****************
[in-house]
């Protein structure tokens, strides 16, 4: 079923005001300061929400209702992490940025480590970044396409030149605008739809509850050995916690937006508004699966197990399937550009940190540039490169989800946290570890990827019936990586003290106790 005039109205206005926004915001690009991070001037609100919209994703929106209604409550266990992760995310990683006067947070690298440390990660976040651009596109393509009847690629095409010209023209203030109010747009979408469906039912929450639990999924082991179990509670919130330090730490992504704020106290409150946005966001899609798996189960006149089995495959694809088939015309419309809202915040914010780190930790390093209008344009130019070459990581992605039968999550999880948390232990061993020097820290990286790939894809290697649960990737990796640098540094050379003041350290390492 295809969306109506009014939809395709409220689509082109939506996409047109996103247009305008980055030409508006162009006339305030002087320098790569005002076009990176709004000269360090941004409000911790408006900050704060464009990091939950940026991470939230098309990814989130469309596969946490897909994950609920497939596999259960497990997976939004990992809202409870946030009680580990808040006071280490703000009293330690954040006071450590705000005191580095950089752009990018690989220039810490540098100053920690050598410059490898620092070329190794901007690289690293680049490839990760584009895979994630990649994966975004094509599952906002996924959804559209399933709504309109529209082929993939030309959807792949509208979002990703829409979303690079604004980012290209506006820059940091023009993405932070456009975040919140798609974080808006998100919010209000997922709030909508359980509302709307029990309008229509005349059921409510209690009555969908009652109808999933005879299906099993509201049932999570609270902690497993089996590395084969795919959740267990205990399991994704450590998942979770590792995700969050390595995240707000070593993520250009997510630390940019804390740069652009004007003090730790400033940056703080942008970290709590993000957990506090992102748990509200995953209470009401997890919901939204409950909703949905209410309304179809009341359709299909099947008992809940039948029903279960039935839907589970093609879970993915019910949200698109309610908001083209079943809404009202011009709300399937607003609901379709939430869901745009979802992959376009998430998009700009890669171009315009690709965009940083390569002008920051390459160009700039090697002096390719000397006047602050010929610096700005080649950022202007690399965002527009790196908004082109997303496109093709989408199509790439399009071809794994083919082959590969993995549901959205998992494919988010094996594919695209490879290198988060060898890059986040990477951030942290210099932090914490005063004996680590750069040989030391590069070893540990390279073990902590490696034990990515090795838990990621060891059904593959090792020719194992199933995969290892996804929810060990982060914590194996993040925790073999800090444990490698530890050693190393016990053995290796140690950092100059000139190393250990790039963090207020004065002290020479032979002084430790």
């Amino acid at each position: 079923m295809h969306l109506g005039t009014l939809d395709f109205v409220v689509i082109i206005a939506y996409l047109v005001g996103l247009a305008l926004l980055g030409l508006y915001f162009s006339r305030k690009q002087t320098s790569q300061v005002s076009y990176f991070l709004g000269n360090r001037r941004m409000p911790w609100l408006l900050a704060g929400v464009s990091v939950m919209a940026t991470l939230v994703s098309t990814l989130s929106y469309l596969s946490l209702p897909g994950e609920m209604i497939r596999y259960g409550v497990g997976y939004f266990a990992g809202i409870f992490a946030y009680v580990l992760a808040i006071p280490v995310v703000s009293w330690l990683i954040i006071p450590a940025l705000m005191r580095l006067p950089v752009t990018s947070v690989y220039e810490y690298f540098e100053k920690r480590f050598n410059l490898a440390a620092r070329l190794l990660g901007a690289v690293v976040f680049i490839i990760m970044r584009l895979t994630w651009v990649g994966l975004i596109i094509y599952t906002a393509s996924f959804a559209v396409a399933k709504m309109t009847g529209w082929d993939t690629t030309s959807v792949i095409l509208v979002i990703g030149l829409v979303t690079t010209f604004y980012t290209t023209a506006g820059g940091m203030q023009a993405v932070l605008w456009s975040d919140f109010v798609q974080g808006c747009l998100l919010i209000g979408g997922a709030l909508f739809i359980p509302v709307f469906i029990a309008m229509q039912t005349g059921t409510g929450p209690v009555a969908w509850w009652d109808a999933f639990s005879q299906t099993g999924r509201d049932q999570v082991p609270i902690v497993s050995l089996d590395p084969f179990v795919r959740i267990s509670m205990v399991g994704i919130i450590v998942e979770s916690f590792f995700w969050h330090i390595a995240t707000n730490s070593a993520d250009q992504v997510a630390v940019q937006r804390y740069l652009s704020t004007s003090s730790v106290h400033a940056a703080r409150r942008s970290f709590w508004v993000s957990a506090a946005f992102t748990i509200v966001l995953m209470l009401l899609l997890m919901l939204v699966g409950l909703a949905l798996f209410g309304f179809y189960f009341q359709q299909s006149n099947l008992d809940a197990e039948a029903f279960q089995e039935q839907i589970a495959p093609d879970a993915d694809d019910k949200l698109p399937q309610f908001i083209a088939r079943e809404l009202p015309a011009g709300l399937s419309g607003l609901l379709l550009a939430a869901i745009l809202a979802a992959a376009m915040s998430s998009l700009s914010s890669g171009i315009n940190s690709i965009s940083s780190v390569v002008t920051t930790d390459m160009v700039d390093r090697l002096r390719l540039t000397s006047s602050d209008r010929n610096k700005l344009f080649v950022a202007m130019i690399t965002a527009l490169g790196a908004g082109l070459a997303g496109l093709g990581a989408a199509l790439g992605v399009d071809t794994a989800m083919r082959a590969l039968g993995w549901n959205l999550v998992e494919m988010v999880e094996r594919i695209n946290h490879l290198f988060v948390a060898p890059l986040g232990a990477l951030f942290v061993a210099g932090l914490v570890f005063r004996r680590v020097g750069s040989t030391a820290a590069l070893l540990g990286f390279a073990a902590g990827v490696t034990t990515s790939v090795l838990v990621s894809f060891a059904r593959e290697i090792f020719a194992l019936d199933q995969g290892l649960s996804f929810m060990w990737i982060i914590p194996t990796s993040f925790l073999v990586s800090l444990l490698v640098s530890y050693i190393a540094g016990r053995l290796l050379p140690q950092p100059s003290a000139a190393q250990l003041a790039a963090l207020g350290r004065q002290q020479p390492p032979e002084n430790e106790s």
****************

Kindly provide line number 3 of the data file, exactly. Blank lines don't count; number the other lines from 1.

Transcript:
């Amino acid at each position: 079923m295809h969306l109506g005039t009014l939809d395709f109205v409220v689509i082109i206005a939506y996409l047109v005001g996103l247009a305008l926004l980055g030409l508006y915001f162009s006339r305030k690009q002087t320098s790569q300061v005002s076009y990176f991070l709004g000269n360090r001037r941004m409000p911790w609100l408006l900050a704060g929400v464009s990091v939950m919209a940026t991470l939230v994703s098309t990814l989130s929106y469309l596969s946490l209702p897909g994950e609920m209604i497939r596999y259960g409550v497990g997976y939004f266990a990992g809202i409870f992490a946030y009680v580990l992760a808040i006071p280490v995310v703000s009293w330690l990683i954040i006071p450590a940025l705000m005191r580095l006067p950089v752009t990018s947070v690989y220039e810490y690298f540098e100053k920690r480590f050598n410059l490898a440390a620092r070329l190794l990660g901007a690289v690293v976040f680049i490839i990760m970044r584009l895979t994630w651009v990649g994966l975004i596109i094509y599952t906002a393509s996924f959804a559209v396409a399933k709504m309109t009847g529209w082929d993939t690629t030309s959807v792949i095409l509208v979002i990703g030149l829409v979303t690079t010209f604004y980012t290209t023209a506006g820059g940091m203030q023009a993405v932070l605008w456009s975040d919140f109010v798609q974080g808006c747009l998100l919010i209000g979408g997922a709030l909508f739809i359980p509302v709307f469906i029990a309008m229509q039912t005349g059921t409510g929450p209690v009555a969908w509850w009652d109808a999933f639990s005879q299906t099993g999924r509201d049932q999570v082991p609270i902690v497993s050995l089996d590395p084969f179990v795919r959740i267990s509670m205990v399991g994704i919130i450590v998942e979770s916690f590792f995700w969050h330090i390595a995240t707000n730490s070593a993520d250009q992504v997510a630390v940019q937006r804390y740069l652009s704020t004007s003090s730790v106290h400033a940056a703080r409150r942008s970290f709590w508004v993000s957990a506090a946005f992102t748990i509200v966001l995953m209470l009401l899609l997890m919901l939204v699966g409950l909703a949905l798996f209410g309304f179809y189960f009341q359709q299909s006149n099947l008992d809940a197990e039948a029903f279960q089995e039935q839907i589970a495959p093609d879970a993915d694809d019910k949200l698109p399937q309610f908001i083209a088939r079943e809404l009202p015309a011009g709300l399937s419309g607003l609901l379709l550009a939430a869901i745009l809202a979802a992959a376009m915040s998430s998009l700009s914010s890669g171009i315009n940190s690709i965009s940083s780190v390569v002008t920051t930790d390459m160009v700039d390093r090697l002096r390719l540039t000397s006047s602050d209008r010929n610096k700005l344009f080649v950022a202007m130019i690399t965002a527009l490169g790196a908004g082109l070459a997303g496109l093709g990581a989408a199509l790439g992605v399009d071809t794994a989800m083919r082959a590969l039968g993995w549901n959205l999550v998992e494919m988010v999880e094996r594919i695209n946290h490879l290198f988060v948390a060898p890059l986040g232990a990477l951030f942290v061993a210099g932090l914490v570890f005063r004996r680590v020097g750069s040989t030391a820290a590069l070893l540990g990286f390279a073990a902590g990827v490696t034990t990515s790939v090795l838990v990621s894809f060891a059904r593959e290697i090792f020719a194992l019936d199933q995969g290892l649960s996804f929810m060990w990737i982060i914590p194996t990796s993040f925790l073999v990586s800090l444990l490698v640098s530890y050693i190393a540094g016990r053995l290796l050379p140690q950092p100059s003290a000139a190393q250990l003041a790039a963090l207020g350290r004065q002290q020479p390492p032979e002084n430790e106790s």